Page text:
YMMV / Vampire Hunter D

  • Boring Invincible Hero: D tends to be this, sometimes veering into Showy Invincible Hero depending on how purply the prose describes his actions. The Author knows this as novels rarely focus on D and instead focus on the human characters and D instead acts like a Deus ex Machina for them to escape deadly situations.
  • Boring Invincible Villain: Vampires as a whole in the first book. One aspect that was thankfully discarded without a trace for later books: they've bred it into humanity that if any human discovers one of their weaknesses (like garlic), they'll automatically forget it - so humans can never get the upper hand.
  • Complete Monster: Carmilla, the Blood Countess from the film Bloodlust, was famed for her dark excesses when she lived, and was slain by the Vampire King Dracula for her bloodlust and gluttony. However, Carmilla's ghost still haunts her old palace. She lures the vampire Meier Link and his mortal lover Charlotte to her with promises of protection, only to use her illusions to separate them and slice Meier in half before feeding on Charlotte and using her blood to revive herself. When D himself and other vampire hunters enter her manor, Carmilla uses her illusions to Mind Rape them with visions of their pasts. She kills one hunter and turns him into a vampire so he'll kill D and the other hunter Leila, his own adopted sister. When she fights D himself, she tries to torture him out of fury that he, a Dhampyr himself, hunts her. Carmilla views herself as above any human being and when D bests her, she immediately tries to devour the rest of Charlotte's life, stopped only by the intervention of Meier.
  • Escapist Character: D, an impossibly beautiful bishounen version.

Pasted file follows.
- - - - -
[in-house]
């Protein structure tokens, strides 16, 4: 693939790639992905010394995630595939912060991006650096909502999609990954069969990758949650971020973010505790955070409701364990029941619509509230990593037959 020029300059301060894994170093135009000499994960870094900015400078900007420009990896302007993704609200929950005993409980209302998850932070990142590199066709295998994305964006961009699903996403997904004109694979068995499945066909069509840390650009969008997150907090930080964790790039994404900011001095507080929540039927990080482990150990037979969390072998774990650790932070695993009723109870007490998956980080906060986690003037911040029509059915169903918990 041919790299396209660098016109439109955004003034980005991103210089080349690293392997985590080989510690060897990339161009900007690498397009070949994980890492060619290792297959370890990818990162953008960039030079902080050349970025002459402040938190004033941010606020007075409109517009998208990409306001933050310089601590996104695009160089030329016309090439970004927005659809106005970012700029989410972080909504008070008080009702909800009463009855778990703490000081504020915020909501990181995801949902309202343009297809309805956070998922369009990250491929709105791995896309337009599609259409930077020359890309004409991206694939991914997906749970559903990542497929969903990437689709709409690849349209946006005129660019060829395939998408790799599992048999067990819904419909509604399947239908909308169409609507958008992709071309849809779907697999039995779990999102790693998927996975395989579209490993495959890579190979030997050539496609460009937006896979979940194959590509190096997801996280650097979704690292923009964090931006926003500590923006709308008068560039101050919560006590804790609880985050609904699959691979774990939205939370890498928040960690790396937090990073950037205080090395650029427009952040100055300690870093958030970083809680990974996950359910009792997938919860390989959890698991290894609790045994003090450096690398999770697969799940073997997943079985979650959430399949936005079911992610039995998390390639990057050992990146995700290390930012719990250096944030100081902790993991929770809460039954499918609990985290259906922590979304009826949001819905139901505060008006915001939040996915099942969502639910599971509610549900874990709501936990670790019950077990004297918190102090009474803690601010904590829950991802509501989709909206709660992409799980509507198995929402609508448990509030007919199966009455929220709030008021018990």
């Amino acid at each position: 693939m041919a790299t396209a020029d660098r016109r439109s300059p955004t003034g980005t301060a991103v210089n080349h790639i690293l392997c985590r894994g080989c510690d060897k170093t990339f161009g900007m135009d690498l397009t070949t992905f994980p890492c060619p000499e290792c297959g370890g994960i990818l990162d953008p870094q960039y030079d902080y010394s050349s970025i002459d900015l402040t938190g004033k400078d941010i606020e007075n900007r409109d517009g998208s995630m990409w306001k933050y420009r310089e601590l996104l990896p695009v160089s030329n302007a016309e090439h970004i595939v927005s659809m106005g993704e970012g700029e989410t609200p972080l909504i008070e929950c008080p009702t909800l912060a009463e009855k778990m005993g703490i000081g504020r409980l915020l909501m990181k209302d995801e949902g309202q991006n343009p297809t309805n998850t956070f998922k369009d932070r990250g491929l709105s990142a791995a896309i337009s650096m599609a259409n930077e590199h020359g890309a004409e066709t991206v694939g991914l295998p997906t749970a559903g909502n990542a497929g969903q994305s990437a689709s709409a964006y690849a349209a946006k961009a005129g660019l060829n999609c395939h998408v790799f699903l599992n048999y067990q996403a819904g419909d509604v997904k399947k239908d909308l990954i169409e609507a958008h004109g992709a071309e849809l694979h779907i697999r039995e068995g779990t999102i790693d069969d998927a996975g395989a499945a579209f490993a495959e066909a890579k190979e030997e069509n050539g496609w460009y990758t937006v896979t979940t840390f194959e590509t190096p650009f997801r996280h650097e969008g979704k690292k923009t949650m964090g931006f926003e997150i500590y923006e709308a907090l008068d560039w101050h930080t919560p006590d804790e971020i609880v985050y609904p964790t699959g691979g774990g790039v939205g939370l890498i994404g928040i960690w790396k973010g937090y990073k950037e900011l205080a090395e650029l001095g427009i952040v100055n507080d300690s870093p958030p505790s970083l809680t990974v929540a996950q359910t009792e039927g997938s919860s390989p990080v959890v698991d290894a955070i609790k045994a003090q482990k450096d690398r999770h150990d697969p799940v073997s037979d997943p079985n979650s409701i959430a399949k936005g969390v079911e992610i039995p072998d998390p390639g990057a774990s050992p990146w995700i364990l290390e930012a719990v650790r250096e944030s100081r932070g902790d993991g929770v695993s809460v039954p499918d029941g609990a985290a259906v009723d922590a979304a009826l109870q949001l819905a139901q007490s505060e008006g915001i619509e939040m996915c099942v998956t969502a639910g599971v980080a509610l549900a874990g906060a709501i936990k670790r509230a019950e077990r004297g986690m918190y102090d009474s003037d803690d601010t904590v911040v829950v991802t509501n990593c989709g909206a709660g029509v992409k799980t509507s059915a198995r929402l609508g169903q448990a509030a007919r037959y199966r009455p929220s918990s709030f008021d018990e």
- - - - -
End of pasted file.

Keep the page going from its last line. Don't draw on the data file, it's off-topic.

• Evil Is Sexy: The Nobility, not to mention Rei-Ginsei.
  • Gateway Series: For many anime fans from the 80's and 90's, the first movie was their introduction to more "mature" anime and animation in general.
  • Germans Love David Hasselhoff: The series has a very prominent fanbase in North America, to the point that Bloodlust was released in America before Japan, and Resurrection is set to go through a similar process.
  • Growing the Beard: The First novel was not well liked. The next ones? Start to focus on world-building, remove some of the more blatant cheats the Nobles used, and it just works.
  • Internet Backdraft: Fans are not happy, to say the least, that Sentai Filmworks' rerelease of the original movie from the 80's will not include the English dub from Streamline Pictures, instead opting for a brand new English dub. (Rather ironically, the Streamline version was not well received by the Anime community in its 1992 debut, least of all Carl Mecak detractors.)
    • Misblamed: Some have theorized that this is due to the Japanese licensors not allowing Sentai to include it, since the company has rereleased movies such as Appleseed and Grave of the Fireflies before with brand new dubs and the original English dubs.
  • Squick: Too many to count. One scene in Journey to the Northern Seas ranks pretty high among fans.
  • Spiritual Licensee: For the longest time, the animated movies were the closest thing there was to a film adaptation of The Dark Tower, at least until an official film adaptation was announced.
  • Superlative Dubbing: The english audio for Bloodlust is technically an aversion due to being recorded first, but it was well received at release and is still held in high regard.
  • Surprisingly Improved Sequel: The first movie is fairly cheesy, and not all that distinguishable from other Gorntastic 80's movies/OVAs of the era once you get down to it. Bloodlust, however, is a lot better at atmosphere and storytelling, and the Schizo Tech of the first movie meshes a lot better here.
  • They Changed It, Now It Sucks: Many fans of the Streamline dub have, predictably, staked the Sentai dub to the ground from the start without giving it a fair chance (though Sentai Filmworks intentionally leaving the Streamline dub off of their rerelease certainly doesn't help).
  • What Do You Mean, It's Not for Kids?: Back in the 90's, the original movie was often aired on Saturday nights on Cartoon Network, TNT, and TBS, usually in a triple feature with Robot Carnival and Twilight of the Cockroaches. This is despite the loads of blood and violence that would've made this movie more suitable for, say, [adult swim] (though in fairness, [adult swim] didn't exist until 2001). It's been speculated by Toonami and Adult Swim fans that Cartoon Network's airing of Vampire Hunter D was a test run for what would later become Toonami and Adult Swim. Ironically enough, in the blocks 10+ on-air history, Vampire Hunter D has yet to air.